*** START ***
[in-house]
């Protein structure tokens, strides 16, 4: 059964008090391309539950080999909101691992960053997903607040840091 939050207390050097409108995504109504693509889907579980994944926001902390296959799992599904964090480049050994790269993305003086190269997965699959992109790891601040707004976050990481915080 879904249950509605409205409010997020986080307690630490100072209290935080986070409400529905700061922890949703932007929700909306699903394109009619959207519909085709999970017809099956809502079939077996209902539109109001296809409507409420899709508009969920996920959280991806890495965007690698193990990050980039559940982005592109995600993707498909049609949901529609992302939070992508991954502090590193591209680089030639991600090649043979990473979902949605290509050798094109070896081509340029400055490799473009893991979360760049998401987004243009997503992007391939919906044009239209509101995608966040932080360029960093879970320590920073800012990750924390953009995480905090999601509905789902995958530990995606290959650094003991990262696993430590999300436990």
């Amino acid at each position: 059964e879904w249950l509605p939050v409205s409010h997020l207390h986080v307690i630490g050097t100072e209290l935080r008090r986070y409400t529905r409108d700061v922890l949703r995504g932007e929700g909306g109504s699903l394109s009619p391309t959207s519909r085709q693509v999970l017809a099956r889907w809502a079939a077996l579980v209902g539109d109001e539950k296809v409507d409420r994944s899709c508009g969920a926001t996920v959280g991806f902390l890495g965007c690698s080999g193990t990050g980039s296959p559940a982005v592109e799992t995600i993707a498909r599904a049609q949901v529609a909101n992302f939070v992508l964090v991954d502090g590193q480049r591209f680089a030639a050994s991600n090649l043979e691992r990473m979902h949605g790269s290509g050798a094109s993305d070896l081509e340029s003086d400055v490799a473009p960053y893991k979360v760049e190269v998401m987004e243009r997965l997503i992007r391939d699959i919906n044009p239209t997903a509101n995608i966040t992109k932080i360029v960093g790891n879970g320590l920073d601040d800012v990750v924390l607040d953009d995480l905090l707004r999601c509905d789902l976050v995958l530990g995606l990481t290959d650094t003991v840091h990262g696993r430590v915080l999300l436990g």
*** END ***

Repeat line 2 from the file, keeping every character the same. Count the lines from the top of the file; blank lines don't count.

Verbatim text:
């Protein structure tokens, strides 16, 4: 059964008090391309539950080999909101691992960053997903607040840091 939050207390050097409108995504109504693509889907579980994944926001902390296959799992599904964090480049050994790269993305003086190269997965699959992109790891601040707004976050990481915080 879904249950509605409205409010997020986080307690630490100072209290935080986070409400529905700061922890949703932007929700909306699903394109009619959207519909085709999970017809099956809502079939077996209902539109109001296809409507409420899709508009969920996920959280991806890495965007690698193990990050980039559940982005592109995600993707498909049609949901529609992302939070992508991954502090590193591209680089030639991600090649043979990473979902949605290509050798094109070896081509340029400055490799473009893991979360760049998401987004243009997503992007391939919906044009239209509101995608966040932080360029960093879970320590920073800012990750924390953009995480905090999601509905789902995958530990995606290959650094003991990262696993430590999300436990």